I’ve had a remarkable public response to my Guardian story about Benny Ivey, the Simon City Royals, and the apparent growth of white gangs in Mississippi and America in recent decades, especially in areas outside of major cities such as the Midwest and the South. In the piece I had originally called “Evolution of a Redneck Gangster”—double meaning, get it?—I tell the harrowing story of a former Royals gang leader in Mississippi, and the reasons he joined the gang and got involved in crime in the first place. His reasons can sound very similar to those of the people of color who join the more highly publicized black, Hispanic and ethnic gangs in America: generational poverty, addiction, hopelessness, despair, lack of education and weak role models to teach the basics of life and success.
The story also explains the under-reported fact that white gangs—which include the Royals, white supremacist gangs and white biker “clubs,” all of which can be violent—have increased in many areas of the country outside of the typical urban areas. This is especially true in the South and in states like Mississippi and in the midwest in states like Wisconsin, which drew Royals from Chicago (or the Royals brand through prison and world-of-mouth) decades ago. I also include CUNY law professor Babe Howell explaining that law enforcement may far under-count white gang members in America, with most statistics we hear provided by law enforcement, presenting a circular problem that makes it hard to trust the statistics.
I also cite research by law professor Jordan Blair Woods showing that gang members are usually divided into separate categories than the “criminal street gang” group where most black and Hispanic gangs land, tending to populate gang databases. One study, cited in my article, attributed this to systemic racism and under-reporting by media, often encouraged in whiter areas that could suffer economically from reports of gangs. As a result, that researcher found, white gang members may not be either prosecuted as strongly as black and Hispanic gang members or offered needed interventions.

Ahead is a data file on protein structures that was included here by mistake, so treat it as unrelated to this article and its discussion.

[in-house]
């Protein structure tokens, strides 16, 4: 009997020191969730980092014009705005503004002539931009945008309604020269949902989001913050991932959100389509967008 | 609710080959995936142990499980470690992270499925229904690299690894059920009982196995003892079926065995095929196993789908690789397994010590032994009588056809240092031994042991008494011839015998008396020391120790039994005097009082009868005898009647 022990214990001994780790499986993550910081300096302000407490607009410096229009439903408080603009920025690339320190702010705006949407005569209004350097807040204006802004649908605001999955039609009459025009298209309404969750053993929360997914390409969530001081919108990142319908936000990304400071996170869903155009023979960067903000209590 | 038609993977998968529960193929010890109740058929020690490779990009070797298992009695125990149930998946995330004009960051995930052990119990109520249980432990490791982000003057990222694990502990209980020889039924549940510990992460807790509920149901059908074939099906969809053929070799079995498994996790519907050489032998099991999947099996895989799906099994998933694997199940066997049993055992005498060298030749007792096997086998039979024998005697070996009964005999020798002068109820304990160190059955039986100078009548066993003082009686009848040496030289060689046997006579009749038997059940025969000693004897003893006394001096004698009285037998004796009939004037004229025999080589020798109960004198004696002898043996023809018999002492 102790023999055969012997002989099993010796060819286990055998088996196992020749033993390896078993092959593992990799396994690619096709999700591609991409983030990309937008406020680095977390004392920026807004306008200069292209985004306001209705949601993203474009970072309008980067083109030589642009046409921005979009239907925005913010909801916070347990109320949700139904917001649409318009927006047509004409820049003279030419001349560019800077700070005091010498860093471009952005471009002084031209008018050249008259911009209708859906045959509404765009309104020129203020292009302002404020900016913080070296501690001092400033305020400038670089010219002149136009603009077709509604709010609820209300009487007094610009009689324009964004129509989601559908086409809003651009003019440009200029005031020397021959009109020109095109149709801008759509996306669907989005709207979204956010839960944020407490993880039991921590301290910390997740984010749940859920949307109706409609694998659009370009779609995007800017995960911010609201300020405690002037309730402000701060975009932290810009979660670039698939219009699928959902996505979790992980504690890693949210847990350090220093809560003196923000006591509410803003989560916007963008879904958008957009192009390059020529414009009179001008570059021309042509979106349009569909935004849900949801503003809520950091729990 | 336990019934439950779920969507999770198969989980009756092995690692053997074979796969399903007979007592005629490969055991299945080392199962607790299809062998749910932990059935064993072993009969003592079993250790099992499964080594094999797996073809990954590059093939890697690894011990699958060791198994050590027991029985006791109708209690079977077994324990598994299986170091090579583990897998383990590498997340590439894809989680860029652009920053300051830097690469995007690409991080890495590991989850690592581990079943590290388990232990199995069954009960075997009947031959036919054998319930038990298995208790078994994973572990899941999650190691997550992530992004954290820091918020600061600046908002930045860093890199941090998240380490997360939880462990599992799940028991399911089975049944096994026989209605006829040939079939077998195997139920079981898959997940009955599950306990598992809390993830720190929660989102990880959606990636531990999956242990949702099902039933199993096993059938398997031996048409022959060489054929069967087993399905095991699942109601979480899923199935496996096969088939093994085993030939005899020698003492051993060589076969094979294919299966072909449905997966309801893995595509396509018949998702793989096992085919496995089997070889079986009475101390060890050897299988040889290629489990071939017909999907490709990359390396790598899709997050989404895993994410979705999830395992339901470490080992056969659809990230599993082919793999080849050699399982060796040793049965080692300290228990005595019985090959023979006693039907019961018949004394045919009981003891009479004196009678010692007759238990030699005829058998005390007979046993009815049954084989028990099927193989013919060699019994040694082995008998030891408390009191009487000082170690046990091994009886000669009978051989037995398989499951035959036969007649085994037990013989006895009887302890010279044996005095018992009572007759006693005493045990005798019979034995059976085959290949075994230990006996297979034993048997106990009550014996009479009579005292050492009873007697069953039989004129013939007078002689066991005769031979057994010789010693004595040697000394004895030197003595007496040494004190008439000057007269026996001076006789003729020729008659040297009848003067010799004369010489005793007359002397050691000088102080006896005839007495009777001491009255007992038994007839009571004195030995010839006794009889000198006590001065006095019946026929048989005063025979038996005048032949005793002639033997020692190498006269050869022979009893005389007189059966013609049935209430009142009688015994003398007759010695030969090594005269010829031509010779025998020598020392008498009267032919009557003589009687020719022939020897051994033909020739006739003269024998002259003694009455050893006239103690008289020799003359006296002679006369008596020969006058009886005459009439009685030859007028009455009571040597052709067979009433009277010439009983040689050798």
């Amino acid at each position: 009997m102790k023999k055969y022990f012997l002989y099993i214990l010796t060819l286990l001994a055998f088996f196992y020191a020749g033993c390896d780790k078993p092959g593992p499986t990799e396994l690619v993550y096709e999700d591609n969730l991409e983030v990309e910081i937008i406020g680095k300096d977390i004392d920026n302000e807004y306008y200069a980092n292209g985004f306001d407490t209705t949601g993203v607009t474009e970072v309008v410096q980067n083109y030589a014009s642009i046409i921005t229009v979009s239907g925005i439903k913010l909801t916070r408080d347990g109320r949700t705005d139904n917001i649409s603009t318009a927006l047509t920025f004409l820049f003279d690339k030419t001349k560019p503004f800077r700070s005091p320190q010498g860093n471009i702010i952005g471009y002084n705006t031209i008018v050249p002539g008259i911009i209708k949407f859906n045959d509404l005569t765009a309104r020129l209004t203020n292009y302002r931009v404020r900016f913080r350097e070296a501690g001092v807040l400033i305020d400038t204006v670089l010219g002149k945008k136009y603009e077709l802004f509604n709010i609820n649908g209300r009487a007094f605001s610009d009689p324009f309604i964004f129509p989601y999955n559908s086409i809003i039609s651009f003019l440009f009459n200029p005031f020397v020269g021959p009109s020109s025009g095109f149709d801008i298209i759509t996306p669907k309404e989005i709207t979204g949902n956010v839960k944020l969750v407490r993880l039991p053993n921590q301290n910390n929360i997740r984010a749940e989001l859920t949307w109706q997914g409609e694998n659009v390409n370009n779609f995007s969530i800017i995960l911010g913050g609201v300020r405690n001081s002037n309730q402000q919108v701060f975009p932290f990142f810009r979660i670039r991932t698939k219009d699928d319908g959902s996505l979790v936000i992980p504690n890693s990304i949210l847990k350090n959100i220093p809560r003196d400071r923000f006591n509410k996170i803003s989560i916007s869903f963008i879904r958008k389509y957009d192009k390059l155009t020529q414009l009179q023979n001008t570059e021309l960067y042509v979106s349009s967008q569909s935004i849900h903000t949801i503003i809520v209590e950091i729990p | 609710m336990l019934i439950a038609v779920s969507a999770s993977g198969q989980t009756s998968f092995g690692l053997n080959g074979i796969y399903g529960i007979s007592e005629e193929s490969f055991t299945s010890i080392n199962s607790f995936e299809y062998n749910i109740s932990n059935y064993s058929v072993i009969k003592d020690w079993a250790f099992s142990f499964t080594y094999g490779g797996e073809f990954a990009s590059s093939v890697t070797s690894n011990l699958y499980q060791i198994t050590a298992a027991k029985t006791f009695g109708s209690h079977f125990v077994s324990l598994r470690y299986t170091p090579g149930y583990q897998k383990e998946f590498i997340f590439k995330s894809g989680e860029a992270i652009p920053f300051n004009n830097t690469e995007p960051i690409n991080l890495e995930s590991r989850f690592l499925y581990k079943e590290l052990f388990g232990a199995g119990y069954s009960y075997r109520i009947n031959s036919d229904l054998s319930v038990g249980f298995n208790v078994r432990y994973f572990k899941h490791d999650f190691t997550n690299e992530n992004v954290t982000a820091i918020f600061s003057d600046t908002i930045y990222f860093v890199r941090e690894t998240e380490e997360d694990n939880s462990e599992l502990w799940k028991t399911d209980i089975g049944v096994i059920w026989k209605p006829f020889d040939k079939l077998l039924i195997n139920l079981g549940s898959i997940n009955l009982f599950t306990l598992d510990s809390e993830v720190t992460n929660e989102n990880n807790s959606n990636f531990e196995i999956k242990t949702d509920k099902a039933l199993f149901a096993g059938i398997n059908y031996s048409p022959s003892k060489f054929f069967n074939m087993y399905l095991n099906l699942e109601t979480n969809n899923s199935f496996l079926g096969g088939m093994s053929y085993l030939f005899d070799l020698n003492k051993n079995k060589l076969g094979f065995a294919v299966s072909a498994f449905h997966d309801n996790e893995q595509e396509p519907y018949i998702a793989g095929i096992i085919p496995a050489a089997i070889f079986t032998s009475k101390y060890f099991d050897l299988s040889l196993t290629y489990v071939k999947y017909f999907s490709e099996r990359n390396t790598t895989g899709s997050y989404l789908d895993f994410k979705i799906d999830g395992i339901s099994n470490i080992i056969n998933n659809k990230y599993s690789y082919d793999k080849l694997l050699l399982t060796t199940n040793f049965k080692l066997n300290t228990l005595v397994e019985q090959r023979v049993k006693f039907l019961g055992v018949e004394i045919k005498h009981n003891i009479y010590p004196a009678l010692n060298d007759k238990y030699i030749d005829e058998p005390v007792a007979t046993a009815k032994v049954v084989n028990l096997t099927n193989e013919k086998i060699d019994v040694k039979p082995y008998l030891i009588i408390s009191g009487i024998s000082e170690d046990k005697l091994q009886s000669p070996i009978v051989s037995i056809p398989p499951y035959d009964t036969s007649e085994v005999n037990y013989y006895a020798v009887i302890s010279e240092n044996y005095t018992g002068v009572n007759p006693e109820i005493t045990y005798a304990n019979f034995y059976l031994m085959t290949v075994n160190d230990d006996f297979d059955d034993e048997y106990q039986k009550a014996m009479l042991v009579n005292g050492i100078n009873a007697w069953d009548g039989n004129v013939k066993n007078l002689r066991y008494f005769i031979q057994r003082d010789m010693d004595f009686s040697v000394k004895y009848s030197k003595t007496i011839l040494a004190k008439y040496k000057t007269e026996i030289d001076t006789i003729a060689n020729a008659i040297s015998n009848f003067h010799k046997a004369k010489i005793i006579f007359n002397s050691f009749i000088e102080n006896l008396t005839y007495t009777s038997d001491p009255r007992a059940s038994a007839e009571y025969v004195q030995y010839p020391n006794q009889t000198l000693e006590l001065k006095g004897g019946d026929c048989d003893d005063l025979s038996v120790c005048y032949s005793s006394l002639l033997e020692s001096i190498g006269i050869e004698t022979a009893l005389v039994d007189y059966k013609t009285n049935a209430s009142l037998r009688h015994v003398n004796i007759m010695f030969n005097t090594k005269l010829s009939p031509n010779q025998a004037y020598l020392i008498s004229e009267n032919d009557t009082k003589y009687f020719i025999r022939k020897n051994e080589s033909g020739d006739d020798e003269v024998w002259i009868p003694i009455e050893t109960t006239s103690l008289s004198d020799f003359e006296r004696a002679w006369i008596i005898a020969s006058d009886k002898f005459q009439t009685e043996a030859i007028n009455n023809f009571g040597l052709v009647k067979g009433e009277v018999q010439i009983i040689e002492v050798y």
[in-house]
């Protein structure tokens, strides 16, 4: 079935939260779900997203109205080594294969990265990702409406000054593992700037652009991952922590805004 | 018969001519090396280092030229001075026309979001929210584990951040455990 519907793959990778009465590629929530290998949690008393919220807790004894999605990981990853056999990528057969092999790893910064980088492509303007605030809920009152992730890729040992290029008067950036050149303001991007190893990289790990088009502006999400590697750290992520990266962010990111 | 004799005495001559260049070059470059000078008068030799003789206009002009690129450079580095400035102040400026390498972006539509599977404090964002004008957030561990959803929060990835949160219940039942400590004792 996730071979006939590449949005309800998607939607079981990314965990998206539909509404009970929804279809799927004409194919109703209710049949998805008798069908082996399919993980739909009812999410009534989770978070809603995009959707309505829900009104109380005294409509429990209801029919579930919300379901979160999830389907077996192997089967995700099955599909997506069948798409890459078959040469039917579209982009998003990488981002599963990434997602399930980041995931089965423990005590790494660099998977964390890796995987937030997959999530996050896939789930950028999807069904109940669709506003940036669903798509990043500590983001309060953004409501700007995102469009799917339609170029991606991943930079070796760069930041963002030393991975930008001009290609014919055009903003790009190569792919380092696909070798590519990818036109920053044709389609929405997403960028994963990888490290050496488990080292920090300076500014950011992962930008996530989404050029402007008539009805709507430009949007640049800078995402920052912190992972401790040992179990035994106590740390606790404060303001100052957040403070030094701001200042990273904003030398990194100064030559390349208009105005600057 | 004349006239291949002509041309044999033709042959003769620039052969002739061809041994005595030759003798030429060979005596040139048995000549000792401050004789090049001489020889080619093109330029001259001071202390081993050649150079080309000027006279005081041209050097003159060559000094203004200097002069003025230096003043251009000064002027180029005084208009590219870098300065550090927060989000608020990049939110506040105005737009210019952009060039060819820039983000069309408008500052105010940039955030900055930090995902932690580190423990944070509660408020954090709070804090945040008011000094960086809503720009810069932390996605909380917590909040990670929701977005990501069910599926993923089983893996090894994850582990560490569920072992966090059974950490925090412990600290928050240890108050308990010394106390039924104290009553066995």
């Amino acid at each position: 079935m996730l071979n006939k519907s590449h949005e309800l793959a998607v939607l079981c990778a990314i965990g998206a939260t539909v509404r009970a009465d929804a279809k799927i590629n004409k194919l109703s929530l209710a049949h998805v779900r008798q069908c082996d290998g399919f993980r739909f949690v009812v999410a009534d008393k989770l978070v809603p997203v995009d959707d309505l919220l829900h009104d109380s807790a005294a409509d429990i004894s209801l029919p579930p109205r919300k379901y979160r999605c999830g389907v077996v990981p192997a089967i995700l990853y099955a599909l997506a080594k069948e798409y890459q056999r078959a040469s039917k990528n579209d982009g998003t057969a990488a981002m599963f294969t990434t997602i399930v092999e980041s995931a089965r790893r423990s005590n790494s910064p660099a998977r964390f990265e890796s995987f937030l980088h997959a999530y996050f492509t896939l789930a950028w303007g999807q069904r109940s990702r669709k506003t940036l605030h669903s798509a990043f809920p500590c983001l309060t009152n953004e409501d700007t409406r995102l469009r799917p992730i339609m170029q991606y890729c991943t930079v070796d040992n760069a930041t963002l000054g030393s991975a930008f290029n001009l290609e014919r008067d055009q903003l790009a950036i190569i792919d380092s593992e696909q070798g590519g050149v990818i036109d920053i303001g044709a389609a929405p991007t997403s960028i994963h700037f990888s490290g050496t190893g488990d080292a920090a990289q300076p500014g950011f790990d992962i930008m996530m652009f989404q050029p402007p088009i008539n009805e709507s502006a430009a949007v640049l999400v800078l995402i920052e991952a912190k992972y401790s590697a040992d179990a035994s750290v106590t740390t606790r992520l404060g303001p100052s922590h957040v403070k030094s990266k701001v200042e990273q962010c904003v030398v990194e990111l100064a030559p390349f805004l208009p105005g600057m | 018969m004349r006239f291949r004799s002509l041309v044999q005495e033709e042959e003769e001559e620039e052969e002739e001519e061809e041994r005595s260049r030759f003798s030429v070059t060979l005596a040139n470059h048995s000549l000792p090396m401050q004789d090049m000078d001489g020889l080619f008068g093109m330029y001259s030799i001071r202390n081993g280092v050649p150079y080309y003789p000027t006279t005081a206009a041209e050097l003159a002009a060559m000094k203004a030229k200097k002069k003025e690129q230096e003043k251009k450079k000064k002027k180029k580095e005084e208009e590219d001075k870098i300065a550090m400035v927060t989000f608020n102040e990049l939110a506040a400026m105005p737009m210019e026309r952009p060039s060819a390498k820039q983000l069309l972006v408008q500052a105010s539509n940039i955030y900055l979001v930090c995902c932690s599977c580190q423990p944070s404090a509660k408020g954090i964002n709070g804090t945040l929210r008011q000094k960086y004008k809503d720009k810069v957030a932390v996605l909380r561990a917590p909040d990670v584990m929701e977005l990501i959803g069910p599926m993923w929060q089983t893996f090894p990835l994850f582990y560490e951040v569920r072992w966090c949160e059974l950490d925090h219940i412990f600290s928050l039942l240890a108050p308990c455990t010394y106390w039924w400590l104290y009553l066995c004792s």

I can’t over-state how important I think Woods’ gang-categories point is. I talked to gang and violence experts in the U.S. who had never heard of the Simon City Royals, despite their deep roots in Chicago and as a member of the Folk Nation gang alliance alongside the Black Gangster Disciples. In a quote that didn’t make it into the story, Howell told me she thinks the fact that law enforcement under-count white gang members in general means that even the experts may not know enough about them.
Also, I think it’s important that much of the growth in white gangs seems to be in the middle of the country and in the South where national media, let’s be honest, historically has paid far too little attention and where local crime reporting often means quoting the cops and leaving it there with no context, causes or potential solutions making it into the stories. This information from the National Gang Center was in an earlier draft of my Guardian piece, but had to be cut for space. It’s interesting to note that the center cites the law enforcement data in graphs, but also states the following (my emphasis added):
The National Gang Center reports that middle America exploded with new gang cities from 1970 through 1995, increasing 32 percent in the South and 26 percent in the Midwest, compared to 6 percent in the Northeast, and 3 percent in the West. The Royals are now one of the largest and most violent gangs in Mississippi and growing in others, but without a direct connection back to Chicago.
The National Gang Center reports a similar racial disparity between police and youth gang identification, concluding that a local gang population reflects the racial-ethnic composition of the community combined with socioeconomic conditions. “Gangs tend to emerge in the most disadvantaged areas and thus naturally attract the disadvantaged youth residing in those areas,” it states.